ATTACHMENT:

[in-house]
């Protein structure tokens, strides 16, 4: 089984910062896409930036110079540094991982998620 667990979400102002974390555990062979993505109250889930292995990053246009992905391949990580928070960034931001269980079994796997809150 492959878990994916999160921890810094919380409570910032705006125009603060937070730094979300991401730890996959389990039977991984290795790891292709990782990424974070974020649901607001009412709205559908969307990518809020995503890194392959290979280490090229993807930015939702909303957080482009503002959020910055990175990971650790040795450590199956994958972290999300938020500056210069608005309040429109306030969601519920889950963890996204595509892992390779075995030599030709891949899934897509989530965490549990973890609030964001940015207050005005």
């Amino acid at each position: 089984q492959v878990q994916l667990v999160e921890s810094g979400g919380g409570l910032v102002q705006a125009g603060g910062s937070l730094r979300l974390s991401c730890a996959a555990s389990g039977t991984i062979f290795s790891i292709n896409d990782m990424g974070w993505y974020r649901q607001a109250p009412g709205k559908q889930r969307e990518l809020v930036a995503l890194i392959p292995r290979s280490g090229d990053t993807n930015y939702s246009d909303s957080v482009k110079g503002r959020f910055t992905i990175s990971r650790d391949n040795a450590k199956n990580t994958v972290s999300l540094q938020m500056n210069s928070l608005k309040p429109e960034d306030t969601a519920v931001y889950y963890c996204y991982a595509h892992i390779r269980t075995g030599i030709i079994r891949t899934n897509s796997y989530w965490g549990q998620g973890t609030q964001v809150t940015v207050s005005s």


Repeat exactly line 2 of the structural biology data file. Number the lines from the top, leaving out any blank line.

């Protein structure tokens, strides 16, 4: 089984910062896409930036110079540094991982998620 667990979400102002974390555990062979993505109250889930292995990053246009992905391949990580928070960034931001269980079994796997809150 492959878990994916999160921890810094919380409570910032705006125009603060937070730094979300991401730890996959389990039977991984290795790891292709990782990424974070974020649901607001009412709205559908969307990518809020995503890194392959290979280490090229993807930015939702909303957080482009503002959020910055990175990971650790040795450590199956994958972290999300938020500056210069608005309040429109306030969601519920889950963890996204595509892992390779075995030599030709891949899934897509989530965490549990973890609030964001940015207050005005």